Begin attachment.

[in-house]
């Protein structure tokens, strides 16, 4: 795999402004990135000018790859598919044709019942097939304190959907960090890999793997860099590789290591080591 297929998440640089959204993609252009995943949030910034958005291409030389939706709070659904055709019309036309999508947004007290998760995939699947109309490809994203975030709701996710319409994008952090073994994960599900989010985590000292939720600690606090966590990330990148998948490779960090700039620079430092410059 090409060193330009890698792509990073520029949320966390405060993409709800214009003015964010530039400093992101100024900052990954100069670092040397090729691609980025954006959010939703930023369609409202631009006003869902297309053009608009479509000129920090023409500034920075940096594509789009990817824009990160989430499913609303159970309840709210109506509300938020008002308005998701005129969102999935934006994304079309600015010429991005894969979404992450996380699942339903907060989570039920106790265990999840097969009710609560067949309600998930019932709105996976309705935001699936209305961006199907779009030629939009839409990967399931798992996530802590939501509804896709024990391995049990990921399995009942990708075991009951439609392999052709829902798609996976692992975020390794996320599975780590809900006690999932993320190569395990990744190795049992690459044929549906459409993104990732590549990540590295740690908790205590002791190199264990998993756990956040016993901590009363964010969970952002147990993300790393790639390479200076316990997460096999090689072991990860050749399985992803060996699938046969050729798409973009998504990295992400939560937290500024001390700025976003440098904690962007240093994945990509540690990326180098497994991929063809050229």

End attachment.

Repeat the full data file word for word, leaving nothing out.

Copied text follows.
[in-house]
């Protein structure tokens, strides 16, 4: 795999402004990135000018790859598919044709019942097939304190959907960090890999793997860099590789290591080591 297929998440640089959204993609252009995943949030910034958005291409030389939706709070659904055709019309036309999508947004007290998760995939699947109309490809994203975030709701996710319409994008952090073994994960599900989010985590000292939720600690606090966590990330990148998948490779960090700039620079430092410059 090409060193330009890698792509990073520029949320966390405060993409709800214009003015964010530039400093992101100024900052990954100069670092040397090729691609980025954006959010939703930023369609409202631009006003869902297309053009608009479509000129920090023409500034920075940096594509789009990817824009990160989430499913609303159970309840709210109506509300938020008002308005998701005129969102999935934006994304079309600015010429991005894969979404992450996380699942339903907060989570039920106790265990999840097969009710609560067949309600998930019932709105996976309705935001699936209305961006199907779009030629939009839409990967399931798992996530802590939501509804896709024990391995049990990921399995009942990708075991009951439609392999052709829902798609996976692992975020390794996320599975780590809900006690999932993320190569395990990744190795049992690459044929549906459409993104990732590549990540590295740690908790205590002791190199264990998993756990956040016993901590009363964010969970952002147990993300790393790639390479200076316990997460096999090689072991990860050749399985992803060996699938046969050729798409973009998504990295992400939560937290500024001390700025976003440098904690962007240093994945990509540690990326180098497994991929063809050229």